Leap Second: Last Day of 2016 Will Have Its Extra Second
An extra second will be added to 2016, meaning this year's December 31 will be a second longer than any other December 31s in the past years.
The "leap second," as it is scientifically called is not uncommon as extra seconds are added either at the stroke of midnight on June 30th or December 31st of any given year.
Why do we add seconds? These seconds are added depending on whether or not the adjustment is needed. It is occasionally applied to Coordinated Universal Time (UTC) in order to keep its time of day close to the mean solar time. In simpler terms, to keep all our clocks in sync with the Earth's rotation.
As explained by Science Daily, historically, we have two time scales, one that is based on the mean rotation of the Earth relative to celestial bodies and the second was defined in this reference frame. However, in 1967, we switched over to UTC, which is based off atomic clocks that run with extreme precision and is independent of the Earth's rotation.
Although this may sound as if it is more accurate, problem rose since then. Vox mentioned that Earth's rotation has slowed, meaning days have generally been a bit longer. As a result, discrepancy has formed between solar time and official time. Thus, the extra seconds added.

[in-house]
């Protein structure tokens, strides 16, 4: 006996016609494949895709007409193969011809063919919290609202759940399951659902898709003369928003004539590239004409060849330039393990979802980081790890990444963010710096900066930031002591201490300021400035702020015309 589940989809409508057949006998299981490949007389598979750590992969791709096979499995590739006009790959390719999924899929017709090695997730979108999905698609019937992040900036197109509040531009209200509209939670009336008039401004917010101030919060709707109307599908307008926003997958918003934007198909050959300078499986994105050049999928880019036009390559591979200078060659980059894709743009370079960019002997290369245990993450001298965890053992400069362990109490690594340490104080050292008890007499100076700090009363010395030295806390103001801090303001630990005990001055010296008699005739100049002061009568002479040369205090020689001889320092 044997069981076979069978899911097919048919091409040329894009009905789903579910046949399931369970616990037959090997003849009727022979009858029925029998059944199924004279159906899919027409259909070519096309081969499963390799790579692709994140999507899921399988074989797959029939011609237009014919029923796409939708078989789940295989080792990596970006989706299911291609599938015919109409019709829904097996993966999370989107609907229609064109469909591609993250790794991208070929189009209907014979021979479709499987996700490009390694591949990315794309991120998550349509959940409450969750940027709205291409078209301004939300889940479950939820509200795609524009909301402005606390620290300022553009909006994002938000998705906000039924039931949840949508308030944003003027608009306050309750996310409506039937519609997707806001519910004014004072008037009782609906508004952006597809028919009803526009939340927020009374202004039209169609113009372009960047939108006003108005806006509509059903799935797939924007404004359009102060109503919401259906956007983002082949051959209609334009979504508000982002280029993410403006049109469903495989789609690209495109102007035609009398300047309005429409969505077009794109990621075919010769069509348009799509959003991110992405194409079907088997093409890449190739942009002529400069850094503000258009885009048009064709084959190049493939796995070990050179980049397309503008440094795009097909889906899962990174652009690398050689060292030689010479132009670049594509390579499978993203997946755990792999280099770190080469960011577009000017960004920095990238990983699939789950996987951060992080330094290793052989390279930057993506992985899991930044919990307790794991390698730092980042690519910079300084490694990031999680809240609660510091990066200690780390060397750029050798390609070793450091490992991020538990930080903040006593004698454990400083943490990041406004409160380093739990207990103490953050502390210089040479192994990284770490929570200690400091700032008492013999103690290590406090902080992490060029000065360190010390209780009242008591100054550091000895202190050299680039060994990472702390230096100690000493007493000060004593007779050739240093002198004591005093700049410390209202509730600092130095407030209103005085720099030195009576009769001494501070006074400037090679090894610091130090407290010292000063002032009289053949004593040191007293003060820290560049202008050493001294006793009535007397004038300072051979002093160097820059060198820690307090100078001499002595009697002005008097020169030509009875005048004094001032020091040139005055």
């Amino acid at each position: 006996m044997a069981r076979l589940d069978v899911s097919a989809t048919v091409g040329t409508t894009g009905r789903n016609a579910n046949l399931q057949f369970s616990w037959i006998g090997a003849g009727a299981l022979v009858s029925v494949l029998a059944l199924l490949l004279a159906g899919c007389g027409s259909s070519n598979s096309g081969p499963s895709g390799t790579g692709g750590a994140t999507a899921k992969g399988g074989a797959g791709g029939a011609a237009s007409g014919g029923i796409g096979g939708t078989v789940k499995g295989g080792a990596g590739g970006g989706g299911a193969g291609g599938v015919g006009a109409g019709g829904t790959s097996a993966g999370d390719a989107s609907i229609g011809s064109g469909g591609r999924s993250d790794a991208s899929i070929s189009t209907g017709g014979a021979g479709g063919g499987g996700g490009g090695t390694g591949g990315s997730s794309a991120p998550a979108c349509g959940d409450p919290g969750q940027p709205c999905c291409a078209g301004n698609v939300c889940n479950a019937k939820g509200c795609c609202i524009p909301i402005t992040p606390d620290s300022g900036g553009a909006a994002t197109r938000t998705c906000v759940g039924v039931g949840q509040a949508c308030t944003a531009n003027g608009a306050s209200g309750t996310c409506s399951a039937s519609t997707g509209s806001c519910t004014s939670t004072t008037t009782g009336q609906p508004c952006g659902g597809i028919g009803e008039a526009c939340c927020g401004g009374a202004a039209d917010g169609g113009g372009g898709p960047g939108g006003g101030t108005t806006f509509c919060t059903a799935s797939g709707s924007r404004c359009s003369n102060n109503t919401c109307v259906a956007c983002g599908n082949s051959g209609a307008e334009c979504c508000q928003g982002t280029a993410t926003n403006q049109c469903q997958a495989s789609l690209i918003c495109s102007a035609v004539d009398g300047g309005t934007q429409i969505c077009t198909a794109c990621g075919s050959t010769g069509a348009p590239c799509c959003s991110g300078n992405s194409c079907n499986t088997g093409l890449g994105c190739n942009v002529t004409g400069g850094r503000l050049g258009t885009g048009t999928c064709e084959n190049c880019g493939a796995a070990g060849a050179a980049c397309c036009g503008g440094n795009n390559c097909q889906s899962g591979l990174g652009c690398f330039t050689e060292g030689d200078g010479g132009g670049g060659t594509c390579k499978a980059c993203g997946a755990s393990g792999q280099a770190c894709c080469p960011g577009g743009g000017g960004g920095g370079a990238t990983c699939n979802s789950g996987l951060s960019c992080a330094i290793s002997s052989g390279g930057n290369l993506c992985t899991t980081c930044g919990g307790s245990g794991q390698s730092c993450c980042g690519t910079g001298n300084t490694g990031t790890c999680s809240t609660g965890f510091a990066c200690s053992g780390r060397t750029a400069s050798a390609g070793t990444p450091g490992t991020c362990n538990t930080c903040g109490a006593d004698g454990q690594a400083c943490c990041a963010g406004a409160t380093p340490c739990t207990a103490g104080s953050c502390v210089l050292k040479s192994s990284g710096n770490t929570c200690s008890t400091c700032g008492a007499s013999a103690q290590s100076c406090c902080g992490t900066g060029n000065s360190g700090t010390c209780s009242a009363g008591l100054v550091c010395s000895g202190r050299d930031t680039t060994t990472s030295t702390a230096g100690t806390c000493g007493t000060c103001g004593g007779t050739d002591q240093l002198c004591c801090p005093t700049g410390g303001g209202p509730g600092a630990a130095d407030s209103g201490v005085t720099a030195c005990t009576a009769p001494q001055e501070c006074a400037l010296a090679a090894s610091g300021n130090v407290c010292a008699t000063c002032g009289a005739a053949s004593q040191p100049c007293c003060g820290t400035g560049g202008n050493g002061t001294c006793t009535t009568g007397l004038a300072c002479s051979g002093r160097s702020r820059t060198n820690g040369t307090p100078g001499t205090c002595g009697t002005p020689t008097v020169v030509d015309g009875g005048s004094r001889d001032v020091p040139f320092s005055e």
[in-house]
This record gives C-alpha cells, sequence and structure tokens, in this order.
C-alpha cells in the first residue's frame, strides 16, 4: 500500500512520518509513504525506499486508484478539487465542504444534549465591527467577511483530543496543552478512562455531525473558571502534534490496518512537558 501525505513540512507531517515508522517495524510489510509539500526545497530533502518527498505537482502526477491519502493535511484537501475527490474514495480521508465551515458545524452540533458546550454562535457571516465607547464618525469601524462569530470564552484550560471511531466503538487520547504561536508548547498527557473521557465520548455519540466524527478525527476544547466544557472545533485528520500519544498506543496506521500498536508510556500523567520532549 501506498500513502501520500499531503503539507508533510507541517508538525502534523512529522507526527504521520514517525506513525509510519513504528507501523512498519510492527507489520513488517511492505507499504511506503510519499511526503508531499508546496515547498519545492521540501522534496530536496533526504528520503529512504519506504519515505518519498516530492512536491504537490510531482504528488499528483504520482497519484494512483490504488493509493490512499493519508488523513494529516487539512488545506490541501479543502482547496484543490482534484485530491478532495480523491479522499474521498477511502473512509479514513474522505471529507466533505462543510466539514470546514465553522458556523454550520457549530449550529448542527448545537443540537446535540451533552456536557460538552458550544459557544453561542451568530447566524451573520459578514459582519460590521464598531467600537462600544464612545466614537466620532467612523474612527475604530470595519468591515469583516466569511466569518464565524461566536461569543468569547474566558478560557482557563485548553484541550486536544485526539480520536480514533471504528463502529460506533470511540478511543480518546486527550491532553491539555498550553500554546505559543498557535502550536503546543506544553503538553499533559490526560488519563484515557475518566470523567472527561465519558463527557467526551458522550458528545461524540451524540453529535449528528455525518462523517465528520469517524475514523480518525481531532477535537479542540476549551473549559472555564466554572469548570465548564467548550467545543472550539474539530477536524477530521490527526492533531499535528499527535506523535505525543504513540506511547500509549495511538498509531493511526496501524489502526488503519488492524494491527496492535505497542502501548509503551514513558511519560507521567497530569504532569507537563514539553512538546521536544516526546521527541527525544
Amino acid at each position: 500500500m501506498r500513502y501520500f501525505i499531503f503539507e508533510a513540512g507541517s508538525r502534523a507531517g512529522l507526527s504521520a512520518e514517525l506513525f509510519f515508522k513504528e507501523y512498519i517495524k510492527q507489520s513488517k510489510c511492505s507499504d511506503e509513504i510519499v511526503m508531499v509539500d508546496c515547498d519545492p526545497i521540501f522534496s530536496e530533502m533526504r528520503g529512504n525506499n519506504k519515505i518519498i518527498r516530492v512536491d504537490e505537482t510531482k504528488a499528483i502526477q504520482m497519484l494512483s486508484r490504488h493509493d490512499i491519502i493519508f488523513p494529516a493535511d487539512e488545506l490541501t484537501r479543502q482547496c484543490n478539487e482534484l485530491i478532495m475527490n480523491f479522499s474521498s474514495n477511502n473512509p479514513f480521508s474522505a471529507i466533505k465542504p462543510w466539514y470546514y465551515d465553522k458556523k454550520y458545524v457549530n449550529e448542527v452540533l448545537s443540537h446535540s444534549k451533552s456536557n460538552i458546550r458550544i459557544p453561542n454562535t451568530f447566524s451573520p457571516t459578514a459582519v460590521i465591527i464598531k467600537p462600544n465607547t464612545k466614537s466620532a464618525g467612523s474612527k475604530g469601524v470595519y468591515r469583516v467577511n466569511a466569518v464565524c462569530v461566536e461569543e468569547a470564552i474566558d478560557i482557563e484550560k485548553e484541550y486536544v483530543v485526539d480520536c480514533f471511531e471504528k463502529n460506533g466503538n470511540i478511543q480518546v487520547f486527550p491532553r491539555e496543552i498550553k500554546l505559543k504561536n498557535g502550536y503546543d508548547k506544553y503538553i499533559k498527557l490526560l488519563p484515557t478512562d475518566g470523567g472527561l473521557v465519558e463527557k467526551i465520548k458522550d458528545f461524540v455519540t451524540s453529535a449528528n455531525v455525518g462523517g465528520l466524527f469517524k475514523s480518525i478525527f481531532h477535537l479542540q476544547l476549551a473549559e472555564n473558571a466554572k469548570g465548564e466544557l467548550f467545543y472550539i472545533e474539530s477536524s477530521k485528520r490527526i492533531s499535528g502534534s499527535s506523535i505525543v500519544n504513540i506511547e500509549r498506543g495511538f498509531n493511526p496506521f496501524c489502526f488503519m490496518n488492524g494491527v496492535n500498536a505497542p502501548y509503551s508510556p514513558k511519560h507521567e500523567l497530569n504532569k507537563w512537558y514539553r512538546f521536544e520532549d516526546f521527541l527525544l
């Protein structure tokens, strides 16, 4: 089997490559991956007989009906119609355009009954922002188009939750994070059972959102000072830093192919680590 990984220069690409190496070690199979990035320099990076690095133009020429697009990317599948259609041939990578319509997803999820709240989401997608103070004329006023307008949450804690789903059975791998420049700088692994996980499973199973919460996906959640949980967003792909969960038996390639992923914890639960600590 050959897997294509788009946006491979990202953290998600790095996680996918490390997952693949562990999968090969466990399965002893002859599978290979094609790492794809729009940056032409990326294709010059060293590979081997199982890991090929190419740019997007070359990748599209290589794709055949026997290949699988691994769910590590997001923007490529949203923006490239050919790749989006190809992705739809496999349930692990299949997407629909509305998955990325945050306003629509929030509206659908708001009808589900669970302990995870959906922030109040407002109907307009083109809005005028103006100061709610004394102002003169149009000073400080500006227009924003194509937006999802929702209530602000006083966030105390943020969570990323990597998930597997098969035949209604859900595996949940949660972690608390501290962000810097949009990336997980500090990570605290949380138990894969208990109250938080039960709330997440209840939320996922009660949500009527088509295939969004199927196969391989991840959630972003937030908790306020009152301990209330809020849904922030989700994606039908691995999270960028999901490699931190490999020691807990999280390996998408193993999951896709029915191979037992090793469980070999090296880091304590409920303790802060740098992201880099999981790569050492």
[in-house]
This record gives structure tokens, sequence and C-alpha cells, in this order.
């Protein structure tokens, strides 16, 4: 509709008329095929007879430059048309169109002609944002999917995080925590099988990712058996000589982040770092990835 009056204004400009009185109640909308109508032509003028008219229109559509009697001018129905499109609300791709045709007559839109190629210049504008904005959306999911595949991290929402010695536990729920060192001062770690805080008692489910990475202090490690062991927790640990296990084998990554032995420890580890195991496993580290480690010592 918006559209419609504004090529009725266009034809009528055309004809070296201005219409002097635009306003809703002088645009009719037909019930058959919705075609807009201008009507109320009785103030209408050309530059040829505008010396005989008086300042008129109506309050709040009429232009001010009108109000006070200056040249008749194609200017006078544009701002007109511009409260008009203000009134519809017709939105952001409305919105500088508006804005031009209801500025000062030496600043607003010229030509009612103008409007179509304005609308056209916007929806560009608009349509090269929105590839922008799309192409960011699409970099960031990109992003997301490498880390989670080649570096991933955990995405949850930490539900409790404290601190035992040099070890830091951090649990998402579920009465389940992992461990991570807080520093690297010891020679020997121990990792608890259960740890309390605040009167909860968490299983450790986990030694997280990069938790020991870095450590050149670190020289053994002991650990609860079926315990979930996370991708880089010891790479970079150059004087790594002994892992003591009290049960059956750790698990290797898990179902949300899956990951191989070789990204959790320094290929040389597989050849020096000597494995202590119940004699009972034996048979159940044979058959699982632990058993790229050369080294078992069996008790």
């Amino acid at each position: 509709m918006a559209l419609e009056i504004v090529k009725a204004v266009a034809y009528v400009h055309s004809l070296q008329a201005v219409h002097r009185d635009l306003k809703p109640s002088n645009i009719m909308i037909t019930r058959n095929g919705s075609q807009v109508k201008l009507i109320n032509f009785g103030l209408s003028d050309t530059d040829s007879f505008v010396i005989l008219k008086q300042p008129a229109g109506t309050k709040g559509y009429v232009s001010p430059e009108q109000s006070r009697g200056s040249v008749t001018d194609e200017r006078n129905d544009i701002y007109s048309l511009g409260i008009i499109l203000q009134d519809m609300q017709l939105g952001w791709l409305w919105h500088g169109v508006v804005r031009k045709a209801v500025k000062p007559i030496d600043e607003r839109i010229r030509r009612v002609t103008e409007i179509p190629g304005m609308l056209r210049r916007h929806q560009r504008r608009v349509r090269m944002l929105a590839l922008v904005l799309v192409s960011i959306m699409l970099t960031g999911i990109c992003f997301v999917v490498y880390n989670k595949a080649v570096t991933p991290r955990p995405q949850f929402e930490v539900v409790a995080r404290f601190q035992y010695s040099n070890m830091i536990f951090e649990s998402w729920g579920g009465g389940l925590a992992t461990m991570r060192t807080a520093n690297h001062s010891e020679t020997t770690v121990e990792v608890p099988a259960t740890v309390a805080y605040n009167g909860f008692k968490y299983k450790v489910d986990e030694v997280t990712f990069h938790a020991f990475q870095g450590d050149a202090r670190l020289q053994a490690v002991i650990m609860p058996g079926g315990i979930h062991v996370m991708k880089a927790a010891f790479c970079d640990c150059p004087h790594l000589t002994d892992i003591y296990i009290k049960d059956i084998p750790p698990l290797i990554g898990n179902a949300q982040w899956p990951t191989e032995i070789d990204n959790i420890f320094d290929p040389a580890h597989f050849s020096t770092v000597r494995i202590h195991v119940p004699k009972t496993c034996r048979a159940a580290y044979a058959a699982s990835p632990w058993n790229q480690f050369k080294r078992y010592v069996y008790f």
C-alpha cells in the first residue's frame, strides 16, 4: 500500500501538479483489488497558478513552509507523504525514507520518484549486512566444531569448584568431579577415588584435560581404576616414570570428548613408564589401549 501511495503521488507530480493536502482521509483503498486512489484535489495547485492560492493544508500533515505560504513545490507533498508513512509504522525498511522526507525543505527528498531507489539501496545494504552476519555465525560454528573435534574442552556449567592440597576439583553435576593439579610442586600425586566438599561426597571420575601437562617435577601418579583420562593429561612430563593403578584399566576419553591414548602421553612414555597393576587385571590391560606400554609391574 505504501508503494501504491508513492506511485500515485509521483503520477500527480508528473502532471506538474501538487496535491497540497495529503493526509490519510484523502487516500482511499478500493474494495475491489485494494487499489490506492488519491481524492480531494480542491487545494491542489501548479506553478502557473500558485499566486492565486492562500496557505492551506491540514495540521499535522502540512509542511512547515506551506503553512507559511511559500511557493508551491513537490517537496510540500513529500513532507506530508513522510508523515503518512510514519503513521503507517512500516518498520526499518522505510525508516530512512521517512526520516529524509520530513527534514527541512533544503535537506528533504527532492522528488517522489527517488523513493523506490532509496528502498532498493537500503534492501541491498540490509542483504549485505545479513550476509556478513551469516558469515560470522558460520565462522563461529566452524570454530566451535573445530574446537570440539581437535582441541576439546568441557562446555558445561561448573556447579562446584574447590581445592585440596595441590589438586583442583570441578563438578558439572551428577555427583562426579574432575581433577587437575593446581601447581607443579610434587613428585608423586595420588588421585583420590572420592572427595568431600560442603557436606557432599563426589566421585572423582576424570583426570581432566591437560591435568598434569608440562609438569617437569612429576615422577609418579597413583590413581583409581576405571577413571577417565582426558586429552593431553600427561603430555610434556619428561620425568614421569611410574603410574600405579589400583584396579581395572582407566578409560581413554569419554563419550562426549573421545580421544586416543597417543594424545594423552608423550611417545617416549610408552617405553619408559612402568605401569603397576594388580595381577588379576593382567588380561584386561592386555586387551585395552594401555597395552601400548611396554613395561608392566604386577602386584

Who monitors the discrepancy? The International Earth Rotation and Reference Systems Service (IERS) monitors the difference between the two time scales and they decide whether an extra second shall be added to the UTC. It is necessary to keep them within 0.9 seconds of each other. Since leap seconds started getting added in 1972, fully 27 out of 44 years have included one. The last was June 30, 2015.
When does it happen this year? When exactly that leap second will be added depends on your time zone. But as mentioned in IERS statement, "The sequence of dates of the UTC second markers will be: 2016 December 31 23h 59m 59s, 2016 December 31 23h 59m 60s, 2017 January 1, 0h 0m 0s."